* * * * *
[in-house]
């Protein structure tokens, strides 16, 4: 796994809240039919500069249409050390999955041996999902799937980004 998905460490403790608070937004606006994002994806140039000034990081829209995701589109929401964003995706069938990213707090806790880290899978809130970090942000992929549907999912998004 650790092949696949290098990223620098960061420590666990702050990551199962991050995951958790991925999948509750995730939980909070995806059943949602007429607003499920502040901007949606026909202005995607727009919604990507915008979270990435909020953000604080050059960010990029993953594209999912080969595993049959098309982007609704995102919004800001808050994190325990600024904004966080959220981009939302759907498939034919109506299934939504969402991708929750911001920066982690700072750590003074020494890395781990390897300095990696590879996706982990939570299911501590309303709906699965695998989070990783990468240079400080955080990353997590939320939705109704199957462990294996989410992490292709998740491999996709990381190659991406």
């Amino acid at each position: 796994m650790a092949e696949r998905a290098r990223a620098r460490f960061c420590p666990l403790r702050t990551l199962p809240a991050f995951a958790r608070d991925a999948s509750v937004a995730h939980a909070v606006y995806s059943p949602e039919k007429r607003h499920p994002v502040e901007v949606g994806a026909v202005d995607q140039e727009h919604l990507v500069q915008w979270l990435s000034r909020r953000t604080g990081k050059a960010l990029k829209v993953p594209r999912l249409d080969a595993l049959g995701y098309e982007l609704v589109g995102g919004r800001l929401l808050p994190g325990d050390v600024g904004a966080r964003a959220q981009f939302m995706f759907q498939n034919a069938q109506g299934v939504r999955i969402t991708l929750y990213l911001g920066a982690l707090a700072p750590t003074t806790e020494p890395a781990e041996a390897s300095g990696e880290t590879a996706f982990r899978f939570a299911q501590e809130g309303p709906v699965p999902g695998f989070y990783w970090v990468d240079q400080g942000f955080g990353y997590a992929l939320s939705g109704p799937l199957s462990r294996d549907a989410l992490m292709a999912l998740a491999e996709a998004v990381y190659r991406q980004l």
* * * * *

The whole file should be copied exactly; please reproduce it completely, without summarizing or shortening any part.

[in-house]
């Protein structure tokens, strides 16, 4: 796994809240039919500069249409050390999955041996999902799937980004 998905460490403790608070937004606006994002994806140039000034990081829209995701589109929401964003995706069938990213707090806790880290899978809130970090942000992929549907999912998004 650790092949696949290098990223620098960061420590666990702050990551199962991050995951958790991925999948509750995730939980909070995806059943949602007429607003499920502040901007949606026909202005995607727009919604990507915008979270990435909020953000604080050059960010990029993953594209999912080969595993049959098309982007609704995102919004800001808050994190325990600024904004966080959220981009939302759907498939034919109506299934939504969402991708929750911001920066982690700072750590003074020494890395781990390897300095990696590879996706982990939570299911501590309303709906699965695998989070990783990468240079400080955080990353997590939320939705109704199957462990294996989410992490292709998740491999996709990381190659991406």
């Amino acid at each position: 796994m650790a092949e696949r998905a290098r990223a620098r460490f960061c420590p666990l403790r702050t990551l199962p809240a991050f995951a958790r608070d991925a999948s509750v937004a995730h939980a909070v606006y995806s059943p949602e039919k007429r607003h499920p994002v502040e901007v949606g994806a026909v202005d995607q140039e727009h919604l990507v500069q915008w979270l990435s000034r909020r953000t604080g990081k050059a960010l990029k829209v993953p594209r999912l249409d080969a595993l049959g995701y098309e982007l609704v589109g995102g919004r800001l929401l808050p994190g325990d050390v600024g904004a966080r964003a959220q981009f939302m995706f759907q498939n034919a069938q109506g299934v939504r999955i969402t991708l929750y990213l911001g920066a982690l707090a700072p750590t003074t806790e020494p890395a781990e041996a390897s300095g990696e880290t590879a996706f982990r899978f939570a299911q501590e809130g309303p709906v699965p999902g695998f989070y990783w970090v990468d240079q400080g942000f955080g990353y997590a992929l939320s939705g109704p799937l199957s462990r294996d549907a989410l992490m292709a999912l998740a491999e996709a998004v990381y190659r991406q980004l």